Sort-order toggle: toggles between "My order" and alphabetical; patches the bug that Notes panel always opens in alphabetical order. Preferable to View menu dropdown because it's one click (instead of click, highlight, click) - and also provides a visual indicator (through switching icons) of what sort order is in effect. (Needs to go on lower toolbar in panel.) Works in Bookmarks panel too. SortToggle
float / dock panel float/dock,SP . . float/dock,noSP
Let the panel float if you want to use it without disrupting page layout - it pops up above the page instead of narrowing it (which triggers a reflow) and shoving it to one side. I mostly use it for notes. Two versions - which works better depends on your Close Page setting: No-SP for default, close-and-go-back setting; with-SP for close-and-move-right setting. (Wrong one will switch page when panel docks.) The natural place for this one is on the panel header (the upper panel toolbar, which is shared by all panels so putting the button in one place looks after them all.)
Toggle tab bar between top & left. Put it on tab bar head (extreme left of bar.) Vertical bar is great for keeping many tabs legible. ToggleBar. (Which is good - but you can add something useful for the price of a menu.ini paste: the same button with a drop-down menu of divider pages. See PageGroups Now: creating a pagegroup system with current Opera resources.)
Toolbar showcode: /|/ A very simple action, but a somewhat startling effect: click this button, and up pops the code which defines the toolbar it's on. Useful for figuring out what a button is, inspecting and editing code if there's an issue, or copying a button to give to others. The line of code works by searching for itself: Go to page,"tb" & Find & insert,"/|/". This one is a demo that works on any toolbar; the full set use names as targets, and have the benefit of showing you the toolbar's name when hovered. To try it out, you need to nickname your toolbar INI file "tb" and make sure your Opera is set up to open INI files: given that, it's just a matter of dropping it on a toolbar, and restarting Opera to refresh the file. For the full set (toolbars and menus) and details on how to get INIs to open if they don't now, see Showcode: click to see inside toolbars and menus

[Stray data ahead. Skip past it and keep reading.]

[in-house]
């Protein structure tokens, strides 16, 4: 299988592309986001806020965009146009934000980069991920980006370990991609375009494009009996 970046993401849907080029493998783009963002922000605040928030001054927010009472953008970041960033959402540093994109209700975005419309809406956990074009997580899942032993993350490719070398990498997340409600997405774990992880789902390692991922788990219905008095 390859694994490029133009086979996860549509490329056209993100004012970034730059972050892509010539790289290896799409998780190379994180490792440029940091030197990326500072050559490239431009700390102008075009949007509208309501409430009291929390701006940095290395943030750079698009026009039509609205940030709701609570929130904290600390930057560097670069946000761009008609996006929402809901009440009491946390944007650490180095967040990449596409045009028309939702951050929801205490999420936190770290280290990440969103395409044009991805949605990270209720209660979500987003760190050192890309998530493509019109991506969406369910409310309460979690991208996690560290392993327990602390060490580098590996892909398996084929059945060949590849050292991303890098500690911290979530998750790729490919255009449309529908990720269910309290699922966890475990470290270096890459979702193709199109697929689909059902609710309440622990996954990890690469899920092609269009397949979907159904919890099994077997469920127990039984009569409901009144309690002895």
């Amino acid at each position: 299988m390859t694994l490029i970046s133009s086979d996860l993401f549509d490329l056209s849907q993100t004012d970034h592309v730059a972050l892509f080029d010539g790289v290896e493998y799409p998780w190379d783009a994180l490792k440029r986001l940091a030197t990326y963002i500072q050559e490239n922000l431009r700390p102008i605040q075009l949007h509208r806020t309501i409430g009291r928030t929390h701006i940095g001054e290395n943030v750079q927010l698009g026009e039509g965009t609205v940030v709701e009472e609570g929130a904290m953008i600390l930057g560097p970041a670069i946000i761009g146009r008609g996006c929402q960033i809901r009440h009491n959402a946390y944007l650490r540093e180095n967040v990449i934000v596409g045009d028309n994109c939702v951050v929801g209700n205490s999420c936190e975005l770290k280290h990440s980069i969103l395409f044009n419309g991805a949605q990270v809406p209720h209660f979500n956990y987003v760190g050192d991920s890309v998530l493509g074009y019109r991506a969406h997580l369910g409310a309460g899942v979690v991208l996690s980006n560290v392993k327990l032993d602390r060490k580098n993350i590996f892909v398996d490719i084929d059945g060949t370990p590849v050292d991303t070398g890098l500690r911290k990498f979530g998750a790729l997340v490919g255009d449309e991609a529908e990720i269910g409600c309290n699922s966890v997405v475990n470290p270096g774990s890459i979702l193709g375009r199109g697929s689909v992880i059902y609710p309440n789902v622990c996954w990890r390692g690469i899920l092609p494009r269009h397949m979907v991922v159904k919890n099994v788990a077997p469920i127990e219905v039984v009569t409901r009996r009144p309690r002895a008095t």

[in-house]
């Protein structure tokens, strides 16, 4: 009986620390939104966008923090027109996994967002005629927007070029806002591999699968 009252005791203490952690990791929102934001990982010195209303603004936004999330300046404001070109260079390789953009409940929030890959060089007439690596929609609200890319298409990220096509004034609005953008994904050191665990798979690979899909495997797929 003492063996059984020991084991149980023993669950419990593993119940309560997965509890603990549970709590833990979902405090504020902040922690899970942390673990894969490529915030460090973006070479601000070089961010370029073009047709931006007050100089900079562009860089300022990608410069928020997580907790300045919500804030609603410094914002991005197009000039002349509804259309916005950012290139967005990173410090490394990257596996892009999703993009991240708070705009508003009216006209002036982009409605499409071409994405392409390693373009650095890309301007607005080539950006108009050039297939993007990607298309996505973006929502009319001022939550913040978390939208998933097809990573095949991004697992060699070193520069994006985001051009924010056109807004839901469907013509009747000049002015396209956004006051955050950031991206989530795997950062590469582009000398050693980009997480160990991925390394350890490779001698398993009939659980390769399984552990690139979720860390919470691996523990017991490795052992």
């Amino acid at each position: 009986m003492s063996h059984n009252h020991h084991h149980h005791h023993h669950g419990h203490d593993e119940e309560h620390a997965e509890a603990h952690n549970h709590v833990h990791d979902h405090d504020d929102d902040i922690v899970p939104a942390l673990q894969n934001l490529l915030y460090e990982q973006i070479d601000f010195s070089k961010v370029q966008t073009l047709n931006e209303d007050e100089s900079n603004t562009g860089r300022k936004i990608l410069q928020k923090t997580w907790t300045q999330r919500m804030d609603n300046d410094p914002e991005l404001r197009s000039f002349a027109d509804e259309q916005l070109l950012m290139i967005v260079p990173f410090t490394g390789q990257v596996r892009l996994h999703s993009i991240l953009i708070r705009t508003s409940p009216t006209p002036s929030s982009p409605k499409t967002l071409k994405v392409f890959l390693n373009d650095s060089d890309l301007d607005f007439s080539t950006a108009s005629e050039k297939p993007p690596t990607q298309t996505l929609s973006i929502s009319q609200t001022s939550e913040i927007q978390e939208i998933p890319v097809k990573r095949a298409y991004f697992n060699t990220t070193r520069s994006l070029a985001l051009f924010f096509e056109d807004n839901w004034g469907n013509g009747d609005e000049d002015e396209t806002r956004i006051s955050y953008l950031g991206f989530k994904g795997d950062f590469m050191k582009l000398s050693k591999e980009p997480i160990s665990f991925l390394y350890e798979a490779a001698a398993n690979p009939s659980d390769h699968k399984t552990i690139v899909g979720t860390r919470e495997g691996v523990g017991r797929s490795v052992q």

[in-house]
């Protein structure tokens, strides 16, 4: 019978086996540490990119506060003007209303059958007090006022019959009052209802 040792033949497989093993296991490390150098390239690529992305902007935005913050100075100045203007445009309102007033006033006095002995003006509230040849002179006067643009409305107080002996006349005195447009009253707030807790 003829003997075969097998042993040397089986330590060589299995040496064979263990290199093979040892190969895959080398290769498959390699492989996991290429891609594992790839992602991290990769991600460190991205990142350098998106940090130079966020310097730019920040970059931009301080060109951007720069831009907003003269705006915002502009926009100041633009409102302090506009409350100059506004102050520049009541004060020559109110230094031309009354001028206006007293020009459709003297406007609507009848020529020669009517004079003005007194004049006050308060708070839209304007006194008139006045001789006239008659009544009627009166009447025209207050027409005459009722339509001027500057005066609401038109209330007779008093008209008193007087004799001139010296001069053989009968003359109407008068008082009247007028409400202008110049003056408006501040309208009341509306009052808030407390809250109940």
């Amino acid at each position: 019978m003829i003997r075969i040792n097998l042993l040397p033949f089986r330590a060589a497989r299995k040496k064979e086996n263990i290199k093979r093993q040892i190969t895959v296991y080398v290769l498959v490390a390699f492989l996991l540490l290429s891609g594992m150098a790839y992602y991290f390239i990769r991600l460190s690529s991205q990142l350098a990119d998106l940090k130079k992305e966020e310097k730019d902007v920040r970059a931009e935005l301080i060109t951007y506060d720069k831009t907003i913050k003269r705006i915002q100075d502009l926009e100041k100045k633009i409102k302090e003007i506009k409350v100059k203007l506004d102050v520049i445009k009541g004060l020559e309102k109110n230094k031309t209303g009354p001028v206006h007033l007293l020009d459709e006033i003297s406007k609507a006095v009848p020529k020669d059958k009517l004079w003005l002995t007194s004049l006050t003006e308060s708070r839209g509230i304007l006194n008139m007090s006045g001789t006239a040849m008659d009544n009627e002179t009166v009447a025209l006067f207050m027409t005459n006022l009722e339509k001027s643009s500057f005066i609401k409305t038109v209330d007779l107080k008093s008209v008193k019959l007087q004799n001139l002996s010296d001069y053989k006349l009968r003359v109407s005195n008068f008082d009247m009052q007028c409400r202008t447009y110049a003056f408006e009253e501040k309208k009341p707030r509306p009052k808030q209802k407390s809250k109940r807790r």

2009-12-21: Menu reloader. Of value to Opera hackers; takes the repetitive dialog clicking out of menu.ini debugging. For Sourceview toolbar: ApplyChanges&ReloadMenus.
Buttons from others (***: included in HTML-editing toolbar)
***Kill button, from Scipio (Wiki). Click to activate, then click page elements (such as ads or annoyingly animated avatars) to remove them (until next reload). Get it (and read more detailed instructions) here.
Alias from AyushJ. Gives you the ability to rename pages temporarily - turns your tab bar into a notepad. See this blog page for more discussion. (I actually use it on tab rightclick menu now, but had it as a button for a while.)
Reload without reloading images from AyushJ.TextFresh